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Jake Mannix, Lead Data Engineer, Lucidworks at MLconf SEA - 5/20/16

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Smarter Search With Spark-Solr: Search gets smarter when you know more about your documents and their relationship to each other (think: PageRank) and the users (i.e. popularity), in addition to what you already know about their content (text search). It also gets smarter when you know more about your users (personalization) and both their affinity for certain kinds of content and their similarities to each other (collaborative filtering recommenders).

Building all of these pieces typically requires a big mix of batch workloads to do log processing, as well as training machine-learned models to use during realtime querying, and are highly domain specific, but many techniques are fairly universal: we will discuss how Spark can interface with a Solr Cloud cluster to efficiently perform many of the pieces to this puzzle in one relatively self-contained package (no HDFS/S3, all data stored in Solr!), and introduce “spark-solr” – an open-source JVM library to facilitate this.

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Jake Mannix, Lead Data Engineer, Lucidworks at MLconf SEA - 5/20/16

  1. 1. A Practical Data Science Workbench: spark-solr Jake Mannix @pbrane Lead Data Engineer, Lucidworks
  2. 2. $ whoami Now: Lucidworks, Office of the CTO: applied ML / data engineering R&D Previously: • Allen Institute for AI: Semantic Search on academic research publications • Twitter: account search, user interest modeling, content recommendations • LinkedIn: profile search, generic entity-to-entity recommender systems Prehistory: • other software companies, algebraic topology, particle cosmology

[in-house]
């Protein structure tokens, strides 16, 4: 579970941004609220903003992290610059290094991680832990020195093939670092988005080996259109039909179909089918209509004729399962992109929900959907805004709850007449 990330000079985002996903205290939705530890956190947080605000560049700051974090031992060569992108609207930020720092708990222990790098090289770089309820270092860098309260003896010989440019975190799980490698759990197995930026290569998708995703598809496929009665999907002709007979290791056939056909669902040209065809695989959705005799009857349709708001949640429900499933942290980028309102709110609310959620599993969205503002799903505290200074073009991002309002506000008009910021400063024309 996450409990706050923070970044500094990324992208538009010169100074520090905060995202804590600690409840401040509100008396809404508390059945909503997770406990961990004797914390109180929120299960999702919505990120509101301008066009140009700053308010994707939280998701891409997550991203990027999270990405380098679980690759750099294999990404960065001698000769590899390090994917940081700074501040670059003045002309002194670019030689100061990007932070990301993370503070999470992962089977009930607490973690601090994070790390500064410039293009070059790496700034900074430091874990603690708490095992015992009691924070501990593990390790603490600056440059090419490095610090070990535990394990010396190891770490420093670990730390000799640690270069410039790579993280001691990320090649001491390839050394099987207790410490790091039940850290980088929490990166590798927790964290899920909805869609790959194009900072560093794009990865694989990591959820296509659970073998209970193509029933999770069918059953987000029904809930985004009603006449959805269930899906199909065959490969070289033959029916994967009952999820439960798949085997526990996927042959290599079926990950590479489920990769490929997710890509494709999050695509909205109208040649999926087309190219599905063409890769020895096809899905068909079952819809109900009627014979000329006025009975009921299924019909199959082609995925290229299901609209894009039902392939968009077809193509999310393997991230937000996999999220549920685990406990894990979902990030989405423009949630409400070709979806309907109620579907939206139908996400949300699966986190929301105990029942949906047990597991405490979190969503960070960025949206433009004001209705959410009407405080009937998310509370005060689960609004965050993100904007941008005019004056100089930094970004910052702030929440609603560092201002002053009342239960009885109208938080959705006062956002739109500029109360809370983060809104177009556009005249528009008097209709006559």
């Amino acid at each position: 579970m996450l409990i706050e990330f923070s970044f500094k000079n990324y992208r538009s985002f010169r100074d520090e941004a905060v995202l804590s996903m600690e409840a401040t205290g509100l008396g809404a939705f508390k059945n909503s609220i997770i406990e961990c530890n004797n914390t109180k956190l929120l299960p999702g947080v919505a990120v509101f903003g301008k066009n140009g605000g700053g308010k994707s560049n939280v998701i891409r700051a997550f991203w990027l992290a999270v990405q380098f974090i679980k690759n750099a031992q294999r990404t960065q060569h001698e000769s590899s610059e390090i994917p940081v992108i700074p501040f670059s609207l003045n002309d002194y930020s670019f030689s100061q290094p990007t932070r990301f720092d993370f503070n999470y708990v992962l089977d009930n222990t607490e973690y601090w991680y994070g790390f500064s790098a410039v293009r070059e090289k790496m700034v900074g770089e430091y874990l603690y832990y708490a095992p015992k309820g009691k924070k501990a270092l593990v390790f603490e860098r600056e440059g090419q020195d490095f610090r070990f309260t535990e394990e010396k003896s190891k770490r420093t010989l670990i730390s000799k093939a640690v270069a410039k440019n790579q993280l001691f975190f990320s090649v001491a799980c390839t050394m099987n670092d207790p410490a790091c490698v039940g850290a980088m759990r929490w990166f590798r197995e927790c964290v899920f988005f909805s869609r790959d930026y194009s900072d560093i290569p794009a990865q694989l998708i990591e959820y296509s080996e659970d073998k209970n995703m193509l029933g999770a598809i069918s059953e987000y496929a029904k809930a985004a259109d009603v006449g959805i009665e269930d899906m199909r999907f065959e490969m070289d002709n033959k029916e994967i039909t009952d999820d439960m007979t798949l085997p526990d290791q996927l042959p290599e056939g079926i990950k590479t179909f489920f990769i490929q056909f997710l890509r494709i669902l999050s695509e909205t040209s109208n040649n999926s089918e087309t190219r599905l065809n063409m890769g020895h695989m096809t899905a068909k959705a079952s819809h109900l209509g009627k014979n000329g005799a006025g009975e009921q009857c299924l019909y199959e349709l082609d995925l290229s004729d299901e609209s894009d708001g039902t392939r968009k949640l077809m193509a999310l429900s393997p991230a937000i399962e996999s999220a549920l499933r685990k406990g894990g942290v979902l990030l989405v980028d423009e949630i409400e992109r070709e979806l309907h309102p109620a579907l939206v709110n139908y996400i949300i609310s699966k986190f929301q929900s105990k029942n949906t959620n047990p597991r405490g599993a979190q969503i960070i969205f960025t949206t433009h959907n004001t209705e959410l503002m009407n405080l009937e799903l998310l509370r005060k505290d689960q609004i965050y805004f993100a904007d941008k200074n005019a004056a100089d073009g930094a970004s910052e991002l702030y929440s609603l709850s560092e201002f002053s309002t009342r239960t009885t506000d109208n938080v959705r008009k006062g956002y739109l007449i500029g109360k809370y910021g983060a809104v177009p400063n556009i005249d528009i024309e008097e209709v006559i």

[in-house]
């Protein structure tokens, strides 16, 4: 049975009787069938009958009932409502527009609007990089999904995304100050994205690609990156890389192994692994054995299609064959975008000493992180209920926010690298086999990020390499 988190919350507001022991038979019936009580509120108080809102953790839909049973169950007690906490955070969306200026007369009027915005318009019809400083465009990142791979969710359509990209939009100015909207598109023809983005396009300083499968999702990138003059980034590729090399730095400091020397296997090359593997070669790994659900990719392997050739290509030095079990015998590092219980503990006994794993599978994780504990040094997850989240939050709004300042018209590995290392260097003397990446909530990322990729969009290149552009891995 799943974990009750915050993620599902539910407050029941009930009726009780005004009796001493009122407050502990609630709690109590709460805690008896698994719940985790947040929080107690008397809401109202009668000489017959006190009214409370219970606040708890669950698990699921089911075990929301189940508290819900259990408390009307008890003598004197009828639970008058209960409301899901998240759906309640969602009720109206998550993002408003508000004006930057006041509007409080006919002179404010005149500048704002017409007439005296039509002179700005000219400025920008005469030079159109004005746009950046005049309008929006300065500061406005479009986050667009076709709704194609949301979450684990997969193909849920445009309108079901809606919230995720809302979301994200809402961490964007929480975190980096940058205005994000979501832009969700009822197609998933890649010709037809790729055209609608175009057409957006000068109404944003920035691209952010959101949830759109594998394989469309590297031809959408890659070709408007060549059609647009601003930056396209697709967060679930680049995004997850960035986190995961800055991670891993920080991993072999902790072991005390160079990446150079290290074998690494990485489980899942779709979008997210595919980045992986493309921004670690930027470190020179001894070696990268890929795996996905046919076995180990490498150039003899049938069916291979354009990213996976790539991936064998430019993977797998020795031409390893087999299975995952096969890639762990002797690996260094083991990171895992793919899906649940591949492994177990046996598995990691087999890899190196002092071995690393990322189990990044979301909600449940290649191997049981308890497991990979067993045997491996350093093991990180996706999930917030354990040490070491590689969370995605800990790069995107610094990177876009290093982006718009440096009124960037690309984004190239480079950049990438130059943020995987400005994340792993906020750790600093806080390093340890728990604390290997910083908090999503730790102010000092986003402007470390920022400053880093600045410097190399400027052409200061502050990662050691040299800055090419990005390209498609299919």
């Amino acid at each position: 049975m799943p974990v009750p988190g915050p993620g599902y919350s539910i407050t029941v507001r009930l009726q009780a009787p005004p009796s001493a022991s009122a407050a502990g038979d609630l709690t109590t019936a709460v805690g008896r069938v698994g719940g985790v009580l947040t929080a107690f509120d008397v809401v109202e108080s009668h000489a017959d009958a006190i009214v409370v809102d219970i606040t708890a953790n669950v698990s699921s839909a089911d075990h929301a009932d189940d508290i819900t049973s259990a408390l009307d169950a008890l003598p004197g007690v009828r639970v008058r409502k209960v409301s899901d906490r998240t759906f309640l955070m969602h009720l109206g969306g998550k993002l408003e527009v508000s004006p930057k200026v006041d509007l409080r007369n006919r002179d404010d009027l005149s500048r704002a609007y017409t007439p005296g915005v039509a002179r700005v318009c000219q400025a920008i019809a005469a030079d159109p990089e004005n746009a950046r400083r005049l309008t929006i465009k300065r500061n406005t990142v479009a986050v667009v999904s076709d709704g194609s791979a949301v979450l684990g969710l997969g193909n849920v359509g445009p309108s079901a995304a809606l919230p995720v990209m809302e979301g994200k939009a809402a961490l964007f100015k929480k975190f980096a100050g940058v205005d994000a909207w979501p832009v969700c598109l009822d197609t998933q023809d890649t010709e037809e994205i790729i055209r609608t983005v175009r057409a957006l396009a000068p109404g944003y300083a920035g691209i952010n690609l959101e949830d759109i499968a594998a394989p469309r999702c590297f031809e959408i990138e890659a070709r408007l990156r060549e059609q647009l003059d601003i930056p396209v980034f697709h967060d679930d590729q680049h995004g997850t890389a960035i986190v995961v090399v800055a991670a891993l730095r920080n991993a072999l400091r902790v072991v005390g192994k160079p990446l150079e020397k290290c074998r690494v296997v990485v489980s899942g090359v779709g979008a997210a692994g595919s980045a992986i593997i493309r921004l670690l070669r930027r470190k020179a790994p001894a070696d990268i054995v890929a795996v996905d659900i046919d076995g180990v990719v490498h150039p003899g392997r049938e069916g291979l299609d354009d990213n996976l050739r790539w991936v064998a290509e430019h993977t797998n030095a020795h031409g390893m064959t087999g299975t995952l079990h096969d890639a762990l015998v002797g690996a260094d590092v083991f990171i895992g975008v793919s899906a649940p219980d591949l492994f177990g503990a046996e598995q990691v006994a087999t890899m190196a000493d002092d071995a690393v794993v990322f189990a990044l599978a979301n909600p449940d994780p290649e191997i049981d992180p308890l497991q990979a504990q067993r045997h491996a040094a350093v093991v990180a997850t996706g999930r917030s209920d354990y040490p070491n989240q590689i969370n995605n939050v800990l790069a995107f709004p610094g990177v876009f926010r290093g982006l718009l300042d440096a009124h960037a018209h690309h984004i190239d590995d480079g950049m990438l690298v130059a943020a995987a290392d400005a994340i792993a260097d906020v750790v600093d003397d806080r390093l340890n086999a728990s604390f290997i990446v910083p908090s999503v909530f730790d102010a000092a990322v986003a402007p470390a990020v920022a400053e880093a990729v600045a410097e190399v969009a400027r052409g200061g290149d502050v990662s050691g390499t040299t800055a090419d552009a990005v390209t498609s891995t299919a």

3. 3. Cold Start Imagine you jumped into a new Data Lake…
  4. 4. • What is the “Minimum Viable Big Data Science Toolkit”? • DB? Distributed FS? NoSQL store? • ML libraries / frameworks (scripting? notebook? REPL?) • text analysis or graph libraries? • dataviz package? • hosting layer (for models and/or POC apps)? Cold Start
  5. 5. • Spark and Solr for Data Engineering • Why Solr? • Why Spark? • Example rapid turnaround workflow: Searchhub • data exploration • clustering: unsupervised ML • classification: supervised ML • recommenders: collaborative filtering + content-based + “mixed-mode” Overview
  6. 6. Practical Data Science with Spark and Solr Why does Solr need Spark? Why does Spark need Solr?
  7. 7. Why does Spark need Solr? Typical Hadoop / Spark data-engineering task, start with some data on HDFS: $ hdfs dfs -ls /user/jake/mail/lucene-solr-user/2015 … -rw-r--r-- 1 jake staff 63043884 Feb 4 18:22 part-00001.lzo -rw-r--r-- 1 jake staff 79770856 Feb 4 18:22 part-00002.lzo -rw-r--r-- 1 jake staff 72108179 Feb 4 18:22 part-00003.lzo -rw-r--r-- 1 jake staff 12150481 Feb 4 18:22 part-00004.lzo Now what? What’s in these files?
  8. 8. Solr gives you: • random access data store • full-text search • fast aggregate statistics • just starting out: no HDFS / S3 necessary! • world-class multilingual text analytics: • no more: tokens = str.toLowerCase().split(“s+“) • relevancy / ranking • realtime REST service layer / web console